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Facebook can block content without explanation, says U.S. court

Wed 18 Nov 2015

A U.S. court has ruled that Facebook can block any content posted to its site without explanation, after a Sikh group legally challenged the company for taking its page offline.

The San Francisco court ruling followed a lawsuit filed against the social media giant by ‘Sikhs For Justice’ (SFJ), which claimed that Facebook had blocked its page in India for advocating Sikh separatism, particularly its campaign against the “persecution of Sikhs and for promoting a Sikh referendum in the Indian state of Punjab.” The Indian Ministry of Communications and Information Technology and the national government have already tried to block the page for displaying ‘objectionable content.’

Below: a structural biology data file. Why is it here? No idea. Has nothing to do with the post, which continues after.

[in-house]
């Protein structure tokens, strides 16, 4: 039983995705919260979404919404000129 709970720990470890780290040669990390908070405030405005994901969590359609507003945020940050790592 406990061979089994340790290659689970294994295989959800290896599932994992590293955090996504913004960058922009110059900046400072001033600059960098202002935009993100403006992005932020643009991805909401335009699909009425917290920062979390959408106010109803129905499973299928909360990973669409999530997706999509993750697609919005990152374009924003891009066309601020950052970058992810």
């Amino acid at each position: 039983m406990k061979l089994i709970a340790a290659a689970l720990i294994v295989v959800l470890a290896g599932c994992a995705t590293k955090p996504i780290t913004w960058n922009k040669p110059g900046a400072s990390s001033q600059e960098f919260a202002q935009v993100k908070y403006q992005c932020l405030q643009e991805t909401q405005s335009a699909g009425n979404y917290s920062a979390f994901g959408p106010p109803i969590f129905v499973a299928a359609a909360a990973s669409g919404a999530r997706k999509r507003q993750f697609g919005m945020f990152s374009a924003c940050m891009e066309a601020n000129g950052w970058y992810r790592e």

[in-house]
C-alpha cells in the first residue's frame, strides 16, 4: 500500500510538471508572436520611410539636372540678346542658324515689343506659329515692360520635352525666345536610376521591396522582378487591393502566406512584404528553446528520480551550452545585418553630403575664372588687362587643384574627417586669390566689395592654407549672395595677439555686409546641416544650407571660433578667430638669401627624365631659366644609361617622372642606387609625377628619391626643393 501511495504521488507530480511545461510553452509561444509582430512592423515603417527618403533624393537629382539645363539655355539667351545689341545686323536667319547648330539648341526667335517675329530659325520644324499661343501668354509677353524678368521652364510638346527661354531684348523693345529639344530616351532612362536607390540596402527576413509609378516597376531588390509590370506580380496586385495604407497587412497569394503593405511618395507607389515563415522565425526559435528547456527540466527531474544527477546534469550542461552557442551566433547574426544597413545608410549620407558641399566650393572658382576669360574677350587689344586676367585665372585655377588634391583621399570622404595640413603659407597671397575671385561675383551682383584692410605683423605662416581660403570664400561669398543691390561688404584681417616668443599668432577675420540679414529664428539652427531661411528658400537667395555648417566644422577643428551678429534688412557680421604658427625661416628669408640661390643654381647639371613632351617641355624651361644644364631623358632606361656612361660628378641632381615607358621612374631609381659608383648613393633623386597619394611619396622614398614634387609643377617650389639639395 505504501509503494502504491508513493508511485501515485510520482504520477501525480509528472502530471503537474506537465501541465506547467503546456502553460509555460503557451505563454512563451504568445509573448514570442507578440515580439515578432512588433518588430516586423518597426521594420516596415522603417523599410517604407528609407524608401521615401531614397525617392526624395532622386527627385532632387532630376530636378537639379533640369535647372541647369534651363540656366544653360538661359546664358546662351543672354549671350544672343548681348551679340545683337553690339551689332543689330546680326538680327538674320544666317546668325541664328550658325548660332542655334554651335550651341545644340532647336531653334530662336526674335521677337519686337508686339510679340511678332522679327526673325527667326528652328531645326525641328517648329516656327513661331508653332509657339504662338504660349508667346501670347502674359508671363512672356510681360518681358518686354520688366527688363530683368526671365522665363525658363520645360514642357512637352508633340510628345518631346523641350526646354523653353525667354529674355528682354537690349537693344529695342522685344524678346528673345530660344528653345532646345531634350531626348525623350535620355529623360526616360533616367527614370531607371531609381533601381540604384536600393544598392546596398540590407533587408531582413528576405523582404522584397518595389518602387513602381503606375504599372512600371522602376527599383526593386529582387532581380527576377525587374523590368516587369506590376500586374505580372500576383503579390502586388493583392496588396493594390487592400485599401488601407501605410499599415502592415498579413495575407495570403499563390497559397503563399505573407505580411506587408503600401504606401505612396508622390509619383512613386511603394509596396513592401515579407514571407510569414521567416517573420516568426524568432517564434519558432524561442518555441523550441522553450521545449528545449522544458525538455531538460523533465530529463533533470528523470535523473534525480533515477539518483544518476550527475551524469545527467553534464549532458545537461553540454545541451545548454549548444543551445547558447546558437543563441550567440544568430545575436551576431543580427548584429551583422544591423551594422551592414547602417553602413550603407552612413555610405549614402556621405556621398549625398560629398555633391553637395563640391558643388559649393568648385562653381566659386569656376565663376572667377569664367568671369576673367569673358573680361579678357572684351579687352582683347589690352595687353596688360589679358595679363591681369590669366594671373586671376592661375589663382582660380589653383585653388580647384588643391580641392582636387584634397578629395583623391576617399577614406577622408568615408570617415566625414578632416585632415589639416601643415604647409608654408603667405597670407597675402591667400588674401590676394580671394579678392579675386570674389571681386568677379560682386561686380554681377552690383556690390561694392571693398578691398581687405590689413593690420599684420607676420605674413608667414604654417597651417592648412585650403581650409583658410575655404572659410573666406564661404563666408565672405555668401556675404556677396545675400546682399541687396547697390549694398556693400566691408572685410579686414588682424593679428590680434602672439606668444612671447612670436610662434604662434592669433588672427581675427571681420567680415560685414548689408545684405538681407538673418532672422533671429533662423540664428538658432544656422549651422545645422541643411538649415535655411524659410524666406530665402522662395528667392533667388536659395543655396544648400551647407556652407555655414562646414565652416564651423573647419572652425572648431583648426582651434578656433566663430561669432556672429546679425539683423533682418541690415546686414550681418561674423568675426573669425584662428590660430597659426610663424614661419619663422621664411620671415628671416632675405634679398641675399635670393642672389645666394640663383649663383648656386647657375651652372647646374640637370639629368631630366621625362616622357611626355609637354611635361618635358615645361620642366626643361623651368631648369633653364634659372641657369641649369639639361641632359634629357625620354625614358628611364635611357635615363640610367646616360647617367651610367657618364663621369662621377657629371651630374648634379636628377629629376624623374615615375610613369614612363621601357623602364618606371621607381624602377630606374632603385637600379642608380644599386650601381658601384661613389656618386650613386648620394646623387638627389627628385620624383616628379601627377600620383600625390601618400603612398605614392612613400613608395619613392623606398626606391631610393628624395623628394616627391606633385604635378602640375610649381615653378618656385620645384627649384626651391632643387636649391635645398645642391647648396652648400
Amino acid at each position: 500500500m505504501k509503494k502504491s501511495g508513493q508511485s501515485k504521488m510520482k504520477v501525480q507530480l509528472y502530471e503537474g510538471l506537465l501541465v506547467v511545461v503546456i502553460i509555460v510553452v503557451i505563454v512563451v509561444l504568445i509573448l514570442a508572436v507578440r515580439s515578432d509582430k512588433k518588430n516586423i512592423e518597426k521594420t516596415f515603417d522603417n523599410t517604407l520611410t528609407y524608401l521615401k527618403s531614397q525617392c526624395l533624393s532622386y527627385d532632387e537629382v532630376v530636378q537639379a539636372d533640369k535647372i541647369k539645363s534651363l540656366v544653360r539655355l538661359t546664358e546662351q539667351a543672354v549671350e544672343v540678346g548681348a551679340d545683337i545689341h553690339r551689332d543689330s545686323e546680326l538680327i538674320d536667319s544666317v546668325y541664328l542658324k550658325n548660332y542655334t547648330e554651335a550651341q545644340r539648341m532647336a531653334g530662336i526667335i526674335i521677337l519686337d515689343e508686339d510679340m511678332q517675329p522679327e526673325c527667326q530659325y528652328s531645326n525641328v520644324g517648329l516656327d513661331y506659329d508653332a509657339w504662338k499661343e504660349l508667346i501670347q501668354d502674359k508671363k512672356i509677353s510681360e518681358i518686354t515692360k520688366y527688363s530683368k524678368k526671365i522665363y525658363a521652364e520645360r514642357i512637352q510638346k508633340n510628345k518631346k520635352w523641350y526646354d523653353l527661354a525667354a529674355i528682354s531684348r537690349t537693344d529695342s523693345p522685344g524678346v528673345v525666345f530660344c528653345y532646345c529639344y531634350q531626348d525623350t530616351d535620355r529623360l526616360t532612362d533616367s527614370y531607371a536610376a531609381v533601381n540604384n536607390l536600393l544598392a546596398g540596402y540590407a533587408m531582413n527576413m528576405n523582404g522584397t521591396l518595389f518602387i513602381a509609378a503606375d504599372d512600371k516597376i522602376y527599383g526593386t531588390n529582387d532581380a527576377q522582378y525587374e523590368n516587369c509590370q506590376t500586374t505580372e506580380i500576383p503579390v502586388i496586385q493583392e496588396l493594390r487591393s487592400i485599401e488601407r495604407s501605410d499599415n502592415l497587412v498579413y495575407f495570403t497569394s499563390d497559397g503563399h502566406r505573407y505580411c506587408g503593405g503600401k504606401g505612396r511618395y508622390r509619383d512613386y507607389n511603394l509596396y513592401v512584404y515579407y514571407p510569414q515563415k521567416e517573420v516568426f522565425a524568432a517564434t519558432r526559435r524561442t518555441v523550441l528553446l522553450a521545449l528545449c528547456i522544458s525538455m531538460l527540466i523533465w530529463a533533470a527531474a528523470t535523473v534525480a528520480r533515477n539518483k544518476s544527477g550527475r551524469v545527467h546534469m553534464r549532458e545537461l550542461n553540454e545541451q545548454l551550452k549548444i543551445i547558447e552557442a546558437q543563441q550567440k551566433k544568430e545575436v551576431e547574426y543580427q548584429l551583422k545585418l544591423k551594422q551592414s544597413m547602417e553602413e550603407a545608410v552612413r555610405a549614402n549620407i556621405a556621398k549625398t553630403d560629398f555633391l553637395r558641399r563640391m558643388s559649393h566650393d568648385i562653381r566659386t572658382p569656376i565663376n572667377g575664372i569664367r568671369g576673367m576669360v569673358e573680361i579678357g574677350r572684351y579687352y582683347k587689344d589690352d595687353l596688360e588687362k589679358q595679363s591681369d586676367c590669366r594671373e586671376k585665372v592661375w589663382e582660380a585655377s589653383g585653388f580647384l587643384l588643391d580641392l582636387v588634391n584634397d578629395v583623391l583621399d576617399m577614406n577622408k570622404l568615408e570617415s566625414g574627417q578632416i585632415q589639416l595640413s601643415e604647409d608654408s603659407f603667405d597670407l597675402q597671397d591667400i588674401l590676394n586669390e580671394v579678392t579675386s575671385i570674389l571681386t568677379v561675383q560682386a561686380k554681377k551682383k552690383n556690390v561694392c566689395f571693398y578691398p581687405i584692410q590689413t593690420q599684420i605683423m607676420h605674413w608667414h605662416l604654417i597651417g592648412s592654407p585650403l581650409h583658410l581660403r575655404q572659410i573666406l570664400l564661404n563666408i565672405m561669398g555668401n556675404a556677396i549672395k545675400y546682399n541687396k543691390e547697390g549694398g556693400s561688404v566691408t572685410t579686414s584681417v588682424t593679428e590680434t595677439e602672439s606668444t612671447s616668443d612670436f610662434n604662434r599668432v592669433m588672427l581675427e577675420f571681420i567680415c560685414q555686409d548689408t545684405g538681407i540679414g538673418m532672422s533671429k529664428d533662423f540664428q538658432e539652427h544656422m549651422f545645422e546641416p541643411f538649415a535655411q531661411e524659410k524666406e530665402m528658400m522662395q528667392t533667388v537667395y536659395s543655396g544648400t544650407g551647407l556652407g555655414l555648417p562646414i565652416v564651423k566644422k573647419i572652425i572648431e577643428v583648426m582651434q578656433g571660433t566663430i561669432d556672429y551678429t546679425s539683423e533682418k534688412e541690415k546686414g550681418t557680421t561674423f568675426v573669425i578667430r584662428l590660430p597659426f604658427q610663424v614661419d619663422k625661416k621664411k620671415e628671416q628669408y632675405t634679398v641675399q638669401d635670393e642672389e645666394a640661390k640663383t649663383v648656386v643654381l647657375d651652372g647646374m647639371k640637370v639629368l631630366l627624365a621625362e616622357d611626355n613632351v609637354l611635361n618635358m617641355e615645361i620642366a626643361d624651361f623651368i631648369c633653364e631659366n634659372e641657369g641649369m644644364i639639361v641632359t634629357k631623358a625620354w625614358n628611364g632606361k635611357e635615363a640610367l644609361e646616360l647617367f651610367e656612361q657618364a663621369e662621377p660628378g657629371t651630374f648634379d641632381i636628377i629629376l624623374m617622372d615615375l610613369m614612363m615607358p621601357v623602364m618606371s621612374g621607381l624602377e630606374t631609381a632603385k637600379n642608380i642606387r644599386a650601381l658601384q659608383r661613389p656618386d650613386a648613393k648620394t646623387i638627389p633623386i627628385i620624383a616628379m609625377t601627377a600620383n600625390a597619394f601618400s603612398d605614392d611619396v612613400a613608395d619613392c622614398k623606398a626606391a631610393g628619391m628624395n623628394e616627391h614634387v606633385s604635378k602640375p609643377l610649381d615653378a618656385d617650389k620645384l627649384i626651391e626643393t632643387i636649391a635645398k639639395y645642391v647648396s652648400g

On November 13th, U.S. Northern District of California Judge Lucy Koh ruled that the U.S. based rights group’s encouragement of religious discrimination is illegal under the Communications Decency Act, which protects ‘interactive computer services’ providers by preventing courts from treating them as the publishers of the speech created by their users.

“We will appeal and challenge the decision of Judge Koh which is just an extension of Facebook action of blocking SFJ’s page at the behest of the Indian government,” said attorney and SFJ’s legal advisor Gurpatwant Singh Pannun.

Pannun argued that Facebook, as an American organisation owing allegiance to the U.S. Constitution, should promote and protect free speech. He added that the latest ruling failed to answer any of the allegations made by SFJ.

The attorney also posed the question “What is the difference between a democracy and a dictatorship?”, arguing the Facebook is a public company yet wants to block content without public explanation.

In a statement, Pannun wrote that the Silcon Valley firm should have at least offered an explanation to SFJ as to who ordered the blocking – “Facebook owes an explanation to its users after or before blocking and removing the content which is guaranteed under freedom of speech.”


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